No cat-blogging today so as to leave enough room on the server to handle comments. Window-crash bird mortality is our focus, with the intent of providing some pespective on the near urban-myth status that has been attained regarding wind-tubine caused bird mortality. Historically and presently, the biggest piece of the dead bird pie is, without doubt, attributable to window-crashes. From Audubon Magazine: "Millions of birds perish every year from crashing into glass windows...such small glass kills can add up to big trouble, believes ornithologist Daniel Klem of Muhlenberg College, in Allentown, Pennsylvania". Between 100 million and 1 billion birds die in glass collisions every year in North America alone, Klem estimates. At the very least, that's an average of one bird a year slamming into each of the roughly 100 million homes, apartment buildings, office towers, schools, and storefronts that dot the American landscape. "Glass is one of the world's great bird killers," rivaled only by habitat destruction and perhaps cats, says the blunt-spoken, 57-year-old ornithologist". OK we didn't say "cats", he did. Returning to a dose of pragmatism, Audubon provides some nice tips on what you can do to reduce window-caused bird mortality at your residence.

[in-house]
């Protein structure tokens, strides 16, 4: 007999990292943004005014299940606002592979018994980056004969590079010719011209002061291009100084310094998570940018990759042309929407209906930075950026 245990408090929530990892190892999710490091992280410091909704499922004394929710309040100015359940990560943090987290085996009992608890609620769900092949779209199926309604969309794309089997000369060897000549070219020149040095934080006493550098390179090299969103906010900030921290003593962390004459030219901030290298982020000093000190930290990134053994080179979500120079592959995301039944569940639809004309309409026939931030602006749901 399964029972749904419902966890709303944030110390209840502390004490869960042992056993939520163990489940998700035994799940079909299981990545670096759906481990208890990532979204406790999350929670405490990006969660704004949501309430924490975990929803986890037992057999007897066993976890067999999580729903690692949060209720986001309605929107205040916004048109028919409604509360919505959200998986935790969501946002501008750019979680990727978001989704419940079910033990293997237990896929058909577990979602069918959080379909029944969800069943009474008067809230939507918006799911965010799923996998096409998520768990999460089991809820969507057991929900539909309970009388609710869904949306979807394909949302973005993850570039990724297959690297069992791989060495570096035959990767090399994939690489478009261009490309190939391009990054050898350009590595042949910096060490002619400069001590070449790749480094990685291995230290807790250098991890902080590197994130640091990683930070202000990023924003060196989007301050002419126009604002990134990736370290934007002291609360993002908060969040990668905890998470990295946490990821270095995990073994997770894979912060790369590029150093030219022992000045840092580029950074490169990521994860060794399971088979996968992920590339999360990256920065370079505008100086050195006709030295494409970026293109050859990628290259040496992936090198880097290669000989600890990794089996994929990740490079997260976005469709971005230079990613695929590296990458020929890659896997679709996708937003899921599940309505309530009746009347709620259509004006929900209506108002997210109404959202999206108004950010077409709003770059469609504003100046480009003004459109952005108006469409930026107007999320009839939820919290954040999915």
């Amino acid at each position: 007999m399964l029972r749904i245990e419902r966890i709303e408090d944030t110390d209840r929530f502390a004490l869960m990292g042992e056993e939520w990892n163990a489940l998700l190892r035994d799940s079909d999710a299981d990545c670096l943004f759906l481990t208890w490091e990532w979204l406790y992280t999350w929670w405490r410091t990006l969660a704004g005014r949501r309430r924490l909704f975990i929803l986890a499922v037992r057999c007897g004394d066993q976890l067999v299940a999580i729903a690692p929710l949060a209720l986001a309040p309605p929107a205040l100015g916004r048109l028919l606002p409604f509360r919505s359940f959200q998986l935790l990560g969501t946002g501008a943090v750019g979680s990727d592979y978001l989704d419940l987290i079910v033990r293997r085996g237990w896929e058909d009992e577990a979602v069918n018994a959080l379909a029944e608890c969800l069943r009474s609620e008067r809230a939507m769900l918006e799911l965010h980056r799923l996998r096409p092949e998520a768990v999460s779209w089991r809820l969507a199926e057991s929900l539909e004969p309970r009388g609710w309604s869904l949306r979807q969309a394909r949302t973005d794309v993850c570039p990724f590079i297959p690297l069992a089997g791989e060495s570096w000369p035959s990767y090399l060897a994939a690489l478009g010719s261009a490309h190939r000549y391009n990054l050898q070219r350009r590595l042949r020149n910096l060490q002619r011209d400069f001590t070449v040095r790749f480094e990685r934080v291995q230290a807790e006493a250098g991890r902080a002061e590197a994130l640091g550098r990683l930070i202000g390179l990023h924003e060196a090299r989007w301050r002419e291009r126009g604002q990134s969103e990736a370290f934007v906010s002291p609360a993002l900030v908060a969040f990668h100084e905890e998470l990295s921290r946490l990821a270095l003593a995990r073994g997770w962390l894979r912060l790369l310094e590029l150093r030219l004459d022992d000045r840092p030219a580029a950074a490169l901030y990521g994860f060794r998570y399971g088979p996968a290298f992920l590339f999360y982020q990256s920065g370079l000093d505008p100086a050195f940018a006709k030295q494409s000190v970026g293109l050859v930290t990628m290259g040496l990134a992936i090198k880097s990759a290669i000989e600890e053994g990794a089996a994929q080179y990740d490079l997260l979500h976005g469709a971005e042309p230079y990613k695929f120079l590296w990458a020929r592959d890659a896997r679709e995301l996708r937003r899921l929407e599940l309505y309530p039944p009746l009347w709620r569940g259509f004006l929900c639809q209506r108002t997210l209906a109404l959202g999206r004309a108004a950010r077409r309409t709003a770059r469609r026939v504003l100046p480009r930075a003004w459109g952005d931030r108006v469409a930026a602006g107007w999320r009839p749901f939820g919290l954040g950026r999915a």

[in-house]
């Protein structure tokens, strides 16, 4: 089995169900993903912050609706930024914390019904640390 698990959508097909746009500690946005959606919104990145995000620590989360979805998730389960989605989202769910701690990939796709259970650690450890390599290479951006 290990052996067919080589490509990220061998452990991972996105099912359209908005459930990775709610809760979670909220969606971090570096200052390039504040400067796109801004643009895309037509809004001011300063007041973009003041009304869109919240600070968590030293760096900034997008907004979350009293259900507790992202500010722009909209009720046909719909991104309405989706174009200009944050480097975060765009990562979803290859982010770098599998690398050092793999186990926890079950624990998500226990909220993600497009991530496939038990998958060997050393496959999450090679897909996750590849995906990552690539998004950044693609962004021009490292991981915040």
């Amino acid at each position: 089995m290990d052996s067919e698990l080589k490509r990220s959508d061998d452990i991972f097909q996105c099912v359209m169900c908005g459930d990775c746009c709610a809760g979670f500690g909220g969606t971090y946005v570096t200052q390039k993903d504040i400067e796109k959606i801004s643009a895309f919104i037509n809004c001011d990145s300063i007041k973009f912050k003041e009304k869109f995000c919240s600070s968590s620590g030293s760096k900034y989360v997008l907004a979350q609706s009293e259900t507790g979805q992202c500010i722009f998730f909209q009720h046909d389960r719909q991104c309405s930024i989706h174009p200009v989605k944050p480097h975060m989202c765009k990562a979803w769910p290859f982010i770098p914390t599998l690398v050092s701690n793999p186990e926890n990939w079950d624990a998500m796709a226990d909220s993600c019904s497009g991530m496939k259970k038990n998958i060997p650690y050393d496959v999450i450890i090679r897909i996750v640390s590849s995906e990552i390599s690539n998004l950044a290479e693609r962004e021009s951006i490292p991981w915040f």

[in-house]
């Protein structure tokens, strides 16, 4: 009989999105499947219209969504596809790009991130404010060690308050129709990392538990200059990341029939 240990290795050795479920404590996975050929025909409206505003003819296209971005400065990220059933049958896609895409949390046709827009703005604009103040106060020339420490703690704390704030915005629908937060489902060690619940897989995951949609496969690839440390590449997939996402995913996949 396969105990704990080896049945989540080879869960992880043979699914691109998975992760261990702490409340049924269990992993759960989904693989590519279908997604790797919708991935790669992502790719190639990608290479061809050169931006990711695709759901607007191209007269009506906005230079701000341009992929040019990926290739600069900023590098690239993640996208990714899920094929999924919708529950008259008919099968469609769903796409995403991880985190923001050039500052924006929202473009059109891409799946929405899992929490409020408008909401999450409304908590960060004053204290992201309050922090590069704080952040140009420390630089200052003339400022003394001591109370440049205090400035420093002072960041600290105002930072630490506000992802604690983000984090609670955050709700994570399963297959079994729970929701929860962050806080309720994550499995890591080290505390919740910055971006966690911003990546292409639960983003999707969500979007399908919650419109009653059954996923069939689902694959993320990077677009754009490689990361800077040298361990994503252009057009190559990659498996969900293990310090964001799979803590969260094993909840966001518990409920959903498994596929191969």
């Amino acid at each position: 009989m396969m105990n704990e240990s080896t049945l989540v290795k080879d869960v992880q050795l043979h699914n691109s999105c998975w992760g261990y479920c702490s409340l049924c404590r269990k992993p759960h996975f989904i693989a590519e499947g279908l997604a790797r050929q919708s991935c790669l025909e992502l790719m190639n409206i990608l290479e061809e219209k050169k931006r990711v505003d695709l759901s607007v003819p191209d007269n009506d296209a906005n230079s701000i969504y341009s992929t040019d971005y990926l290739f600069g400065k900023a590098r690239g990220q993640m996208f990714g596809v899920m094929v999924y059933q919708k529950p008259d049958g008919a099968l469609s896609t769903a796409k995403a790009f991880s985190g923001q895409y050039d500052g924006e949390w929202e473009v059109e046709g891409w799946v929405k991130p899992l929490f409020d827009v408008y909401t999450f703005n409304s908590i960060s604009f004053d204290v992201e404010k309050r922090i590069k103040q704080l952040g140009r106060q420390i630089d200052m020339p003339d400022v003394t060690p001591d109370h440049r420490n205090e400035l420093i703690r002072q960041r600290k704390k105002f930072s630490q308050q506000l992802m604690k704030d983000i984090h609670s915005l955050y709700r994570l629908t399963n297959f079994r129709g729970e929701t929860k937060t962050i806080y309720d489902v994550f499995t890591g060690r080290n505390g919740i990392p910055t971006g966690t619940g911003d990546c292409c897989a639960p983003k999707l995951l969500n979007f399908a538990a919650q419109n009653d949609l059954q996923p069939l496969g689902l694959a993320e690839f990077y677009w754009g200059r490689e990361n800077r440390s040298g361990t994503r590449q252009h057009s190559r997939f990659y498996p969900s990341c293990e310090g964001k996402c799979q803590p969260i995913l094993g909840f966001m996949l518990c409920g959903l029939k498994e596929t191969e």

Thinking ahead, it's hard to imagine a self-respecting "green home designer" or LEED-certified building developer cultivating a TreeHugging brand while overlooking this issue. So let's get on with it! We won't listen to any excuses.
It's equally hard to take seriously those who actively oppose wind farm projects on the basis of prospective bird mortality without having first done everything they can to their own homes and businesses to reduce existing mortality rates. That goes for a person living in a mobile home on a mountain side as much as those with "summer places" along Cape Cod.
We'd really like to see the window manufacturers become part of the solution. See the Audubon link for some of the possibilities.
And what's that 'old saw' about People Who Live In Glass Houses? TreeHuggers: lets' be the first to save some birds.